In many ways the chemistry of coenzyme B12 is synonymous with radical mechanism. In its best-described role as cofactor to metabolic enzymes, B12 generates a radical pair upon substrate binding that triggers catalysis. The same radical pair is produced following photolysis, which undergoes reaction dynamics on the ultrafast timescale. In this lecture, I will provide an overview of the complex interplay between the reaction and spin dynamics of B12 radical pairs. In doing so, I hope to emphasise some important features that impact radical pair spin dynamics, including: the precise nature of the constituent radicals; how they are formed; the nature of their environment; and their reactivity in a particular context. B12 thus not only serves to illustrate how varied spin dynamics can be, but also that one should be cautious when making assumptions about how spin effects might manifest in biology. I will finish the lecture by summarising how the B12-dependent photoreceptor protein, CarH, appears to avoid radical chemistry altogether.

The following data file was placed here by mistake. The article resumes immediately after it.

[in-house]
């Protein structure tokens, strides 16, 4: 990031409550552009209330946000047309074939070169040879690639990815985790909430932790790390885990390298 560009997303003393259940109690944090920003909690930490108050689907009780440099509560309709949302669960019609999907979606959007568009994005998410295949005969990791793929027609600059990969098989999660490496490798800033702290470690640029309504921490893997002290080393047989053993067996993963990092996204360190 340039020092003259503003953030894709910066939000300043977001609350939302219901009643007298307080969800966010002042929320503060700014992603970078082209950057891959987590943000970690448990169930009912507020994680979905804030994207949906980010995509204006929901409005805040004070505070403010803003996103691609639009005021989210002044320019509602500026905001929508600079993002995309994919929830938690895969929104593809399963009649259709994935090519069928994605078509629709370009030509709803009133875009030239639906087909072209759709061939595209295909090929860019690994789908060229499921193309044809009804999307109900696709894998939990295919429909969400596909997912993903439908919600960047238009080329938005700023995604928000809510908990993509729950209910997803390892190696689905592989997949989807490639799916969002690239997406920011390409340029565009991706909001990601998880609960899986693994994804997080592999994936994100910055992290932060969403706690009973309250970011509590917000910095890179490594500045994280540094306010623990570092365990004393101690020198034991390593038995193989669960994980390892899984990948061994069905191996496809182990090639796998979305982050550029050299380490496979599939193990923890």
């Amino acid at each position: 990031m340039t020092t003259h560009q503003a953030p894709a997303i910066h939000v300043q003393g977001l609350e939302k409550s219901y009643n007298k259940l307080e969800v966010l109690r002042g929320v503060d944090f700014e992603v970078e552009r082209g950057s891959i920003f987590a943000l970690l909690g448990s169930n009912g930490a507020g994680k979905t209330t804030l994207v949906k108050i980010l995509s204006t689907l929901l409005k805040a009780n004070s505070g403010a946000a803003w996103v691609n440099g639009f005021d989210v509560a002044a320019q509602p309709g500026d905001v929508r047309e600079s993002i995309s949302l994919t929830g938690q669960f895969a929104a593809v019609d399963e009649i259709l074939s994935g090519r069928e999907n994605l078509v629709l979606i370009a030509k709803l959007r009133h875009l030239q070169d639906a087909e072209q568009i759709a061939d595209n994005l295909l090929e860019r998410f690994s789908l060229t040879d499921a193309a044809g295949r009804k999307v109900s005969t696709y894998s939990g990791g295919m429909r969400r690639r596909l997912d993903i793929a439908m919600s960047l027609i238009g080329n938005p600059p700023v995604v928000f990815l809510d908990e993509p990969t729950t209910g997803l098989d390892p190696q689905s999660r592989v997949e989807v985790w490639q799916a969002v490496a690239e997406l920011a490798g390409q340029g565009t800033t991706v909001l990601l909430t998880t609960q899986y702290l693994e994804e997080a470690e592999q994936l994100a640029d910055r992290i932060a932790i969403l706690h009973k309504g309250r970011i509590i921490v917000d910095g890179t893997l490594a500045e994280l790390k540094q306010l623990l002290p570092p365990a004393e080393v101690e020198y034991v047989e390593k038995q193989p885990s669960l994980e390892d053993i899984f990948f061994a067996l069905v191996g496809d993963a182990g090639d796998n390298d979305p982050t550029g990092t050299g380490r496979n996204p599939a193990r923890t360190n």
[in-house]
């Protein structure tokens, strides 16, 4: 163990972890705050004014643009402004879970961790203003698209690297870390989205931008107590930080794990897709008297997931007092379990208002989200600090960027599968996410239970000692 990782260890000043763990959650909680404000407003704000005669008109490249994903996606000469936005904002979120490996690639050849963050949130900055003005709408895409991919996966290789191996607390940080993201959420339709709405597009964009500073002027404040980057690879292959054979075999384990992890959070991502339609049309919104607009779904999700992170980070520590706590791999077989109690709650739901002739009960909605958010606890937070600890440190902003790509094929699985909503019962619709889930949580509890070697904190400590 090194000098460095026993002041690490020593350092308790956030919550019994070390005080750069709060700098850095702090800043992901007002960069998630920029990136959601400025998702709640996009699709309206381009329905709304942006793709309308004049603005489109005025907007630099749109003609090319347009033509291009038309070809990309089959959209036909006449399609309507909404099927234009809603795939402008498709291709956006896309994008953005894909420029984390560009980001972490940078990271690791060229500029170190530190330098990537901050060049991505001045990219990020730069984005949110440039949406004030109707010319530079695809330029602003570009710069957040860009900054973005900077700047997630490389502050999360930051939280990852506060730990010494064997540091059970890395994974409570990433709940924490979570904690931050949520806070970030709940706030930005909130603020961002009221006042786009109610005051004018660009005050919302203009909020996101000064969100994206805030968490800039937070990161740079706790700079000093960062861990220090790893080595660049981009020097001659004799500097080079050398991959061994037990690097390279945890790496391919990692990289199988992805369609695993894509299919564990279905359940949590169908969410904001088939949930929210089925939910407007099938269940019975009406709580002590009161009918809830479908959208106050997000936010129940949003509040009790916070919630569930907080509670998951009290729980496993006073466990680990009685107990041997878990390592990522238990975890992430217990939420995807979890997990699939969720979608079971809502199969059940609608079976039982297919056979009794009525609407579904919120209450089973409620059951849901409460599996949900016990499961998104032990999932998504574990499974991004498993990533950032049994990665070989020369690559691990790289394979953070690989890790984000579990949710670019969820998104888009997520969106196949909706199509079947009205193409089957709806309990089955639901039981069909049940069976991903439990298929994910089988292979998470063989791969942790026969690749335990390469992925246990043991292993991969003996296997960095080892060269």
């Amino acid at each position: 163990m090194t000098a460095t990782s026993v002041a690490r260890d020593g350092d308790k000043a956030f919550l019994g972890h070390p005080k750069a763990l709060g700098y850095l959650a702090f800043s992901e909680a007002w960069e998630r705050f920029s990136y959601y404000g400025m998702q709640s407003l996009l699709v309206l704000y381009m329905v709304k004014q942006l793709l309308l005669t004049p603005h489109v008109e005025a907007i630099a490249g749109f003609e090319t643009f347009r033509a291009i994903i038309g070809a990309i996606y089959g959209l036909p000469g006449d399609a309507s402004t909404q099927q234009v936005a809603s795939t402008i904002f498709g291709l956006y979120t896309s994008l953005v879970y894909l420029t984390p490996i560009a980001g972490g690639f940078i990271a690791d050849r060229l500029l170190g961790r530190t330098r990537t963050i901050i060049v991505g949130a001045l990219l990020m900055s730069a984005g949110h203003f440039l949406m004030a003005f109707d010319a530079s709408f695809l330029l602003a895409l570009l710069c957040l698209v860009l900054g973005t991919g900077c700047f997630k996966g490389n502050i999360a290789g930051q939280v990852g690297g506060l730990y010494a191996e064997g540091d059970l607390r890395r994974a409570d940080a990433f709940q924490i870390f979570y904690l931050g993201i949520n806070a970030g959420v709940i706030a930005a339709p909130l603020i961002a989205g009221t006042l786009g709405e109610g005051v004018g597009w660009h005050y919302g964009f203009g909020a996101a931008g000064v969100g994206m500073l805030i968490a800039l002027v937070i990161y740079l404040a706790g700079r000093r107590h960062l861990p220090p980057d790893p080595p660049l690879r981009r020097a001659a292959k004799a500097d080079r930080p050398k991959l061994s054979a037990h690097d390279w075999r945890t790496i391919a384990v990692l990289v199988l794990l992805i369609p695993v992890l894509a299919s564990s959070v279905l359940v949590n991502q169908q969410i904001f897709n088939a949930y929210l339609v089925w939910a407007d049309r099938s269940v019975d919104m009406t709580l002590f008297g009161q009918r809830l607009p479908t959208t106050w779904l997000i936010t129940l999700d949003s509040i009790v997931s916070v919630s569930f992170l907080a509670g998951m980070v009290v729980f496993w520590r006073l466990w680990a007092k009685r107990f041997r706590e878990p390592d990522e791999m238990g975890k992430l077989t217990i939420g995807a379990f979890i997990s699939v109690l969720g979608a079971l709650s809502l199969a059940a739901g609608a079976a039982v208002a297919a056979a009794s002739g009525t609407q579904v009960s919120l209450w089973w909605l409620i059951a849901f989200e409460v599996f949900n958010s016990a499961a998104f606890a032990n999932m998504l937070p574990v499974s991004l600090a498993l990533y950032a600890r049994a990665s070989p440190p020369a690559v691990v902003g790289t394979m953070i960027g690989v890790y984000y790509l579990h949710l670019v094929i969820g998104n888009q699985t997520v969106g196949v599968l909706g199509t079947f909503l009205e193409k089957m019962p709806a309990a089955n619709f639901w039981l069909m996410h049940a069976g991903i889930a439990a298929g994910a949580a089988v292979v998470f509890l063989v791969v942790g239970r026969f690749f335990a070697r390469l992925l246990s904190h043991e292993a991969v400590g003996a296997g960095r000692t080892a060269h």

Alex is a biophysical chemist interested in how organisms respond to changes to their environment through the detection by proteins of ambient light and/or magnetic fields. His expertise includes photochemistry, biological radical mechanism, biomolecular structure/function relationships, dynamic spin chemistry and time-resolved spectroscopy.
- PhD – University of Leicester, Prof. Jonathan Woodward
- Post doc – University of Manchester, Prof. Nigel Scrutton FRS
- Research Fellow – School of Chemistry, University of Manchester
- Principal Research Scientist – Biometrology, National Physical Laboratory